June 15, 2024

When Scarborough Health Network (SHN) launched its new Research Institute in 2022, it signaled the start of an expanded and more focused approach towards providing better health through research that matters to Scarborough. This was a calling to all of the researchers across SHN to be a part of a new movement aimed at translating research findings and knowledge into practice and policy, including Dr. Niraj Mistry, a general pediatrician at SHN for more than 10 years. 

As an advocate of user-centred design in healthcare technologies, Dr. Mistry aims to enhance care and treatment, as well as the patient and family experience.

“Now with SHN Research Institute, clinicians have help to be able to get research started in pursuit of Scarborough-made solutions,” said Dr. Mistry. “This will be a game-changer in helping build our credibility and prominence on the most important stages of healthcare research.”

The goal of Dr. Mistry’s research through the SHN Research Institute is to develop new technology for detecting a newborn baby’s heart rate. Knowing a baby’s heart rate quickly is essential, especially in situations where a newborn may be experiencing complications or require resuscitation.

“Currently around the world, healthcare providers use stethoscopes for checking heart rates, including babies. But imagine the new and innovative possibilities enabled by the use of the latest technology for digitally assessing heart rates. That’s what our research is focused on,” he said.

Dr. Mistry and his counterpart, Dr. Sri Krishnan, with the help of PhD student Abdelrahman (Sammy) Abdou, from Toronto Metropolitan University have developed a handheld, miniature ECG sensor. It uses baby-friendly 3D-printed dry electrodes that do not stick to the baby, and it uses machine learning software to detect the baby’s heart rate quickly and accurately. It does all this on-board the sensor with low power consumption so the heart rate can be taken at the point of care and displayed on a screen, to enable the appropriate medical decisions and interventions to give every infant the best start at life.

“One of our greatest challenges in working with babies at birth is that some are very small,” Dr. Mistry explained. “The point of our research study is to see how effective this novel ECG sensor is in detecting a heart rate in both premature and full-term newborns. It is really a proof-of-concept study.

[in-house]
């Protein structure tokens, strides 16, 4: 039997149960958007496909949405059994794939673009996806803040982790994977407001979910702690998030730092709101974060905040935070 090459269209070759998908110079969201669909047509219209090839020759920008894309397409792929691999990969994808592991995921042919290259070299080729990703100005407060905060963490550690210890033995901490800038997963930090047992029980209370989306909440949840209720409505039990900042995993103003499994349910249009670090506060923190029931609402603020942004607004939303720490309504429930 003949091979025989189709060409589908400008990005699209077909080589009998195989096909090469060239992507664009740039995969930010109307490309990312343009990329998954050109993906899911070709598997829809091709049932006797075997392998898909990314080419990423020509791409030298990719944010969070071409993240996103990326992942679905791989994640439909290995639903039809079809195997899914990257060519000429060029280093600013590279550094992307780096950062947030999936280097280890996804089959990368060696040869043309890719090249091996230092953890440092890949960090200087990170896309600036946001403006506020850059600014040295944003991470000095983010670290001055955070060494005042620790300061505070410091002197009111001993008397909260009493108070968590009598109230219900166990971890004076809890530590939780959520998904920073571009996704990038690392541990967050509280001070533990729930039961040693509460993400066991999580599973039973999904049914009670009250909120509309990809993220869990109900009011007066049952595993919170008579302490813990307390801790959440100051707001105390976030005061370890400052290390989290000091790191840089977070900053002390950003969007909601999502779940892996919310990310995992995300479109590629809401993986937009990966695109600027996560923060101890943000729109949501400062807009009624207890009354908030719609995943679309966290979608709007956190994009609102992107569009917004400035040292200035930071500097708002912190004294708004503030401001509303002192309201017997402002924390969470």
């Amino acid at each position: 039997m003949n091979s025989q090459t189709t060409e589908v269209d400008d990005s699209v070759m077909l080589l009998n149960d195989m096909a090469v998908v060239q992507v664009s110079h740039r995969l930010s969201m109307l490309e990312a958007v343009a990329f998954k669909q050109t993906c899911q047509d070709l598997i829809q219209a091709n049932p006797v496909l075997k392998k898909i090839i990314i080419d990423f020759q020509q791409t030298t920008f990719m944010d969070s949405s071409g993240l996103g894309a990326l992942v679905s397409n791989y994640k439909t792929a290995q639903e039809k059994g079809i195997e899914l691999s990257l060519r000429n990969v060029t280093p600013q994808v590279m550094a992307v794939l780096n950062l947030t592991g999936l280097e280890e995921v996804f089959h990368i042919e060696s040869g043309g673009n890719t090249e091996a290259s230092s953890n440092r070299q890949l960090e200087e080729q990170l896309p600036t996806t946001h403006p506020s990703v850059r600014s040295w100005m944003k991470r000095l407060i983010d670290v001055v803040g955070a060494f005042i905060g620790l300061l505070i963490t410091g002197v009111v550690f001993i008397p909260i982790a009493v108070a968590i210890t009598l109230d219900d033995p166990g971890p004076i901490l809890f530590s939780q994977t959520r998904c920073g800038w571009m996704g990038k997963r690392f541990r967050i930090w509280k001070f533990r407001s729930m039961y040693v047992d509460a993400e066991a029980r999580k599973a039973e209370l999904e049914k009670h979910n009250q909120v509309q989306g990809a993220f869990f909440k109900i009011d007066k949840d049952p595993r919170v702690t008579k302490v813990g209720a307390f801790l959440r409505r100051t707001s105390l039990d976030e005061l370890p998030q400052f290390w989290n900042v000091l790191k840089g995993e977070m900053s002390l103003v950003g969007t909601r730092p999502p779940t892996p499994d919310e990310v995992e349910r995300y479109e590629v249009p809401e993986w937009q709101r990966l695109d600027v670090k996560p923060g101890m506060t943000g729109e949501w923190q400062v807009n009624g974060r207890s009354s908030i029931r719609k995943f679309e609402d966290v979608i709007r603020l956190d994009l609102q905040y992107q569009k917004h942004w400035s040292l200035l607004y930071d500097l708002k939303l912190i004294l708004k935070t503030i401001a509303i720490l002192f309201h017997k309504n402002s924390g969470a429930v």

“ECG is a tried and true technology, but we don’t yet know a lot about the use of ECGs with babies, or its implications among different ethnic backgrounds. We have to ask ourselves, is there a different signal or different heart rate parameters?”

For Dr. Mistry, SHN Research Institute promotes the kind of study of population health that considers these demographic factors, resulting in better ways of delivering the high-quality, equitable care Scarborough deserves. Importantly, Dr. Mistry also has a strong, personal connection to Scarborough, its people, and the community at large.

“I grew up with family members who were newcomers to Canada, living in the Markham and Ellesmere area,” he recalled. “I know the area well. It’s an awesome and hard-working group of incredible people. It is also a place where we see a lot of diverse and complex conditions that are unique to Scarborough.”

This presents a huge opportunity to learn through research about delivering healthcare to diverse patient populations. But the work is only effective if the population sees that it is meaningful to them and are willing to participate.

“When you’re doing research locally, a lot of patients want to contribute. This is an opportunity to have our community at-large be involved and make a difference in healthcare.

“As a doctor, the patients I’ve treated at SHN have always impacted me. They are so kind and grateful. But Scarborough hasn’t always gotten the attention it needs compared to the downtown Toronto hospitals. With the SHN Research Institute, we can leverage our diverse and engaged community to achieve the triple aim of enhancing the patient experience, improving population health, and
reducing healthcare costs.”

As a general pediatrician at SHN for more than 10 years, and an award-winning medical educator and assistant professor at the University of Toronto, Dr. Mistry practices hospital-based acute care pediatrics, general pediatrics and neonatology, with a subspecialty in pediatric bowel and bladder dysfunction. In addition, he brings academic pediatric fellowship training from SickKids Hospital and a Master’s degree in health informatics from McMaster University. n


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